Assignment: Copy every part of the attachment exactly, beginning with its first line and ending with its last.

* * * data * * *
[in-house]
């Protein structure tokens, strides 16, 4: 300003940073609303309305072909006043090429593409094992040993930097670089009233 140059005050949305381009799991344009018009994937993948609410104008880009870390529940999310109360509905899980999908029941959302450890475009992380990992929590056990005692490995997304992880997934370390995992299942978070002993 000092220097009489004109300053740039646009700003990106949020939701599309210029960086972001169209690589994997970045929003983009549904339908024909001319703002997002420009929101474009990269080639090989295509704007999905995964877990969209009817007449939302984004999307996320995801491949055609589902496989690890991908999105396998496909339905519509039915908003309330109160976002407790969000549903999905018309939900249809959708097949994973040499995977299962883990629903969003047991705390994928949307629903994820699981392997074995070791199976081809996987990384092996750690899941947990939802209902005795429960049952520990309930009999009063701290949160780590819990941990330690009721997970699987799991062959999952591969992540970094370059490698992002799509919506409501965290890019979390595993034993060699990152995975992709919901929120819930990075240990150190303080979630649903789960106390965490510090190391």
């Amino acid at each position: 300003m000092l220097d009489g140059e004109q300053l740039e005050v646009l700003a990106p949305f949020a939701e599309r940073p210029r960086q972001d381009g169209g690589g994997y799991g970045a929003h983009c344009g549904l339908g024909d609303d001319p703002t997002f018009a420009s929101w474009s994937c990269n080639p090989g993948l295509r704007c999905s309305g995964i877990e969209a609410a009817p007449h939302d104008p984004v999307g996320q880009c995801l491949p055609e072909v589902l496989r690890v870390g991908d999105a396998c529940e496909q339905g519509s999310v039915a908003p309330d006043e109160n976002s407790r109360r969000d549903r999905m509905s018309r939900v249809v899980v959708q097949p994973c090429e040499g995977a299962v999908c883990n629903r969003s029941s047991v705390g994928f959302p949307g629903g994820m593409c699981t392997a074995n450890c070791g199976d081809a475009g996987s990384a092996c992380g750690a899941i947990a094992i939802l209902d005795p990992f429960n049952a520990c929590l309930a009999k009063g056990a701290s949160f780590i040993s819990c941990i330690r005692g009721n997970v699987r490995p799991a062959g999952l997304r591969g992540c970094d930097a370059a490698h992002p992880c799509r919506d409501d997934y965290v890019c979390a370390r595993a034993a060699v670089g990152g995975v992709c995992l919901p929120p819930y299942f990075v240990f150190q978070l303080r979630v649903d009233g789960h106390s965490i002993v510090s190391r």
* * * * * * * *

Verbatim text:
[in-house]
């Protein structure tokens, strides 16, 4: 300003940073609303309305072909006043090429593409094992040993930097670089009233 140059005050949305381009799991344009018009994937993948609410104008880009870390529940999310109360509905899980999908029941959302450890475009992380990992929590056990005692490995997304992880997934370390995992299942978070002993 000092220097009489004109300053740039646009700003990106949020939701599309210029960086972001169209690589994997970045929003983009549904339908024909001319703002997002420009929101474009990269080639090989295509704007999905995964877990969209009817007449939302984004999307996320995801491949055609589902496989690890991908999105396998496909339905519509039915908003309330109160976002407790969000549903999905018309939900249809959708097949994973040499995977299962883990629903969003047991705390994928949307629903994820699981392997074995070791199976081809996987990384092996750690899941947990939802209902005795429960049952520990309930009999009063701290949160780590819990941990330690009721997970699987799991062959999952591969992540970094370059490698992002799509919506409501965290890019979390595993034993060699990152995975992709919901929120819930990075240990150190303080979630649903789960106390965490510090190391």
């Amino acid at each position: 300003m000092l220097d009489g140059e004109q300053l740039e005050v646009l700003a990106p949305f949020a939701e599309r940073p210029r960086q972001d381009g169209g690589g994997y799991g970045a929003h983009c344009g549904l339908g024909d609303d001319p703002t997002f018009a420009s929101w474009s994937c990269n080639p090989g993948l295509r704007c999905s309305g995964i877990e969209a609410a009817p007449h939302d104008p984004v999307g996320q880009c995801l491949p055609e072909v589902l496989r690890v870390g991908d999105a396998c529940e496909q339905g519509s999310v039915a908003p309330d006043e109160n976002s407790r109360r969000d549903r999905m509905s018309r939900v249809v899980v959708q097949p994973c090429e040499g995977a299962v999908c883990n629903r969003s029941s047991v705390g994928f959302p949307g629903g994820m593409c699981t392997a074995n450890c070791g199976d081809a475009g996987s990384a092996c992380g750690a899941i947990a094992i939802l209902d005795p990992f429960n049952a520990c929590l309930a009999k009063g056990a701290s949160f780590i040993s819990c941990i330690r005692g009721n997970v699987r490995p799991a062959g999952l997304r591969g992540c970094d930097a370059a490698h992002p992880c799509r919506d409501d997934y965290v890019c979390a370390r595993a034993a060699v670089g990152g995975v992709c995992l919901p929120p819930y299942f990075v240990f150190q978070l303080r979630v649903d009233g789960h106390s965490i002993v510090s190391r």